Casual Evangelist

A mission to learn a little about a lot…

Twitter = Human-Powered Recommendation RSS Engine

Posted by Andrew on January 9, 2008

Twitter = Human-Powered Recommendation RSS Engine

Three things I’ve noticed since I started using Twitter on a regular basis:

1) I’m using my RSS Reader much less
2) I’m visiting actual blogs more rather than simply reading posts in a reader
3) I’m discovering more interesting blogs and other content than when using blog search engines and the typical blog-post link love

On Twitter, I receive recommendations of quality content and interesting ideas, with links. You have your circle of friends that add value to your day, your work, your life. Whether they are in the same industry as you, or simply provoke you to think about things in new ways, you are exposed to ideas and timely content in new ways.

One tip: Add value as well, rather than simply getting value…

…and recognize echo chamber tendencies.

@vasta says Twitter is “collaborative human filtering”
@abacab says Twitter is “text-based CB Radio. For nerds.”
@sblowes: “if twitter is a productivity killer, seesmic is that on steroids.”
What is Twitter to you?

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5 Responses to “Twitter = Human-Powered Recommendation RSS Engine”

  1. Just to add the above comment I made, Twitter is also a way to see how people interact with the content the put online. While on a blog I can leave a comment, on Twitter, I can visit that blog and then interact with the author and other readers directly (albeit asynchronously) in a somewhat real-time environment.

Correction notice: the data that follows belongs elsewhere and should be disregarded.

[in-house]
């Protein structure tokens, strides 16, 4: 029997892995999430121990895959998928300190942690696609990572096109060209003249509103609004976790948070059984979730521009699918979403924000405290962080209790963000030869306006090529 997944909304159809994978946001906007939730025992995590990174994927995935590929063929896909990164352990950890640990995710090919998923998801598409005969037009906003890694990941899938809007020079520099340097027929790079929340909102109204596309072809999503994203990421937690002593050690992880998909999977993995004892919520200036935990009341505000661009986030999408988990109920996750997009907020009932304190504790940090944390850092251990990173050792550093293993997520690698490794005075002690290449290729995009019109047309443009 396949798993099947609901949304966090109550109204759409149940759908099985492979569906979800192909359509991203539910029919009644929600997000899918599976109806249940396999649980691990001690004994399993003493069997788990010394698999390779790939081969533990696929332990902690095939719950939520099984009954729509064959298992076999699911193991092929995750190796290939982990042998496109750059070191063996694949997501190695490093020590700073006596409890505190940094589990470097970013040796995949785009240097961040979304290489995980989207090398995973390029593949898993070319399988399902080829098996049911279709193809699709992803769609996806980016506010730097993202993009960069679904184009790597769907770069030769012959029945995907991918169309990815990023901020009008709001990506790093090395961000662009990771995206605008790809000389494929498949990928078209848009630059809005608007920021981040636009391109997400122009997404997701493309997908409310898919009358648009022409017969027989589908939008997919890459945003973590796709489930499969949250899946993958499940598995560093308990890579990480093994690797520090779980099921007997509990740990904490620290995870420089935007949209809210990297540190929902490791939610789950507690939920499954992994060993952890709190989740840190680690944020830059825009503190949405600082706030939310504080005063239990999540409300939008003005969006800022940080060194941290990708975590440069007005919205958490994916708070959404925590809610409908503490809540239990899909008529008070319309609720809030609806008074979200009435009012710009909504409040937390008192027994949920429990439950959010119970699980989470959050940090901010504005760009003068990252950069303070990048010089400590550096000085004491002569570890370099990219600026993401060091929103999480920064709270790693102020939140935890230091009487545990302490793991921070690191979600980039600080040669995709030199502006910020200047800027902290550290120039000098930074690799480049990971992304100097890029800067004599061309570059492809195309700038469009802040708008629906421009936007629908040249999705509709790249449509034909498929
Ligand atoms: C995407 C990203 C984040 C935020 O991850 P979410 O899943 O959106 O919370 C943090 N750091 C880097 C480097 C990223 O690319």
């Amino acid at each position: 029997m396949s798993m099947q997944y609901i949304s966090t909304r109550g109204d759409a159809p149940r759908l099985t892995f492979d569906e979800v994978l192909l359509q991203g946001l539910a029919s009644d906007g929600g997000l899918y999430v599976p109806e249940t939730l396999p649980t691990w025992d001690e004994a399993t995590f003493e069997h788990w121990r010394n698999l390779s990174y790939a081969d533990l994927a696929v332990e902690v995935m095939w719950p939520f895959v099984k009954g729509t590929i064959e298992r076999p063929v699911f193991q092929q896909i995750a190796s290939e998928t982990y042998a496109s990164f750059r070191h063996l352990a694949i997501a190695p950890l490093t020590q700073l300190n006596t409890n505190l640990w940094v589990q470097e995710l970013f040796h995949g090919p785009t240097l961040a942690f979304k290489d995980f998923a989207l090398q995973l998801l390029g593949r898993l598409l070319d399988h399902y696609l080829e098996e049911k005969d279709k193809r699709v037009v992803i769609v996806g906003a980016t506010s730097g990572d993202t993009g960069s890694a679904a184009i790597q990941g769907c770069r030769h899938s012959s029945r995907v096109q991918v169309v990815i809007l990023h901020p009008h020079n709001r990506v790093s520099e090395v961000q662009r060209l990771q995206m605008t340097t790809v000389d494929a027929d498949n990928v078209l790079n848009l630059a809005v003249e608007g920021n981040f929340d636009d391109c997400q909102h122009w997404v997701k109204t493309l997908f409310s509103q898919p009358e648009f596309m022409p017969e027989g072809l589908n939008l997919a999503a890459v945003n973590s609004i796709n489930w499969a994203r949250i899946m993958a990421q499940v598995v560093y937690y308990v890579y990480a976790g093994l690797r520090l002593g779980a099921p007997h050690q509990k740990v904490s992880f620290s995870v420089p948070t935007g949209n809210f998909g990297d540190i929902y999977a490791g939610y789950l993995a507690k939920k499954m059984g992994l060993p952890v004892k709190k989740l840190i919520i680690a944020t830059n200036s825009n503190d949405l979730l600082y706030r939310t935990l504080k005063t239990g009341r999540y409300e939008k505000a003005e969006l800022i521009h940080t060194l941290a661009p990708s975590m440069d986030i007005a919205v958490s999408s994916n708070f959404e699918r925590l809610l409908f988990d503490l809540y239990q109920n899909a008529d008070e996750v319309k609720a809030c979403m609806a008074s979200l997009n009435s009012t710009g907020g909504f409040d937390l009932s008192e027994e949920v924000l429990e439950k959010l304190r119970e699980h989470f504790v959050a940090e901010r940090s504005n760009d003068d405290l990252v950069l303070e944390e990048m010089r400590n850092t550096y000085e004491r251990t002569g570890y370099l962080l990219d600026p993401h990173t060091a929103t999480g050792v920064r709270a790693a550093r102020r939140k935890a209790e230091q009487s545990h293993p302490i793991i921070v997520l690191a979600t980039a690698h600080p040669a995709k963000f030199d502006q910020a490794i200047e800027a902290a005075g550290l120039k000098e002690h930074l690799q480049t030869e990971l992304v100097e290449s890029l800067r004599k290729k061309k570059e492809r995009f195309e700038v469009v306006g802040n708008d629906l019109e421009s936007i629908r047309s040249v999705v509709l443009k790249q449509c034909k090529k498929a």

2. batterista said

    Sameer: You’re right about the asynchronous vs. real time blurring nature of Twitter.

  3. whitneymcn said

    To me Twitter is (among other things):

    An exercise in mindfulness. Easy broadcast of small things reminds me to pay more attention to the small things that I encounter every day.

    And that happens to be exactly 140 characters, too…

  4. Daz Cox said

    just wondering if there is a word for the number of twitter friends/contacts you can have until you stop putting people into your circle because you have too much info to go through. What is the critical mass point of real-time social media networking? Once you reach that critical point where you simply can’t read anyone elses tweets do you run the risk of ending up in a closed loop of recycled info?

    If you already have 50 people that you know give good leads to quality content and you only have time to read a few dozen sites at a sitting, what chance does someone new in the loop have? Why would a Chris Brogan follow a link from a Me when he has hundreds of people higher up on the twitter food chain?

    Does twitter prevent you from investigating all but the most current leads?
    Is twitter a reason why many blogs appear to be simply a paragraph or two of semi-extemporaneous opinion based on other people’s opinions?

    Is instant communication the end of completely thought out opinions?
    and lastly, because it has to appear rude to have a comment with more thoughts in it than the actual post, when does the needs of the one outweigh the needs of the many? and the one is YOU my friend!

  5. Andrew said

    Daz: I wonder if those that follow 2,000 people are engaging or broadcasting. People are still certainly blogging in longer form, but lots of stuff only takes 140 characters.

    The thing I think I like the most about Twitter is all of the offline meetings it facilitates. I’ve met dozens of great new friends recently because of Twitter. That makes it priceless to me.

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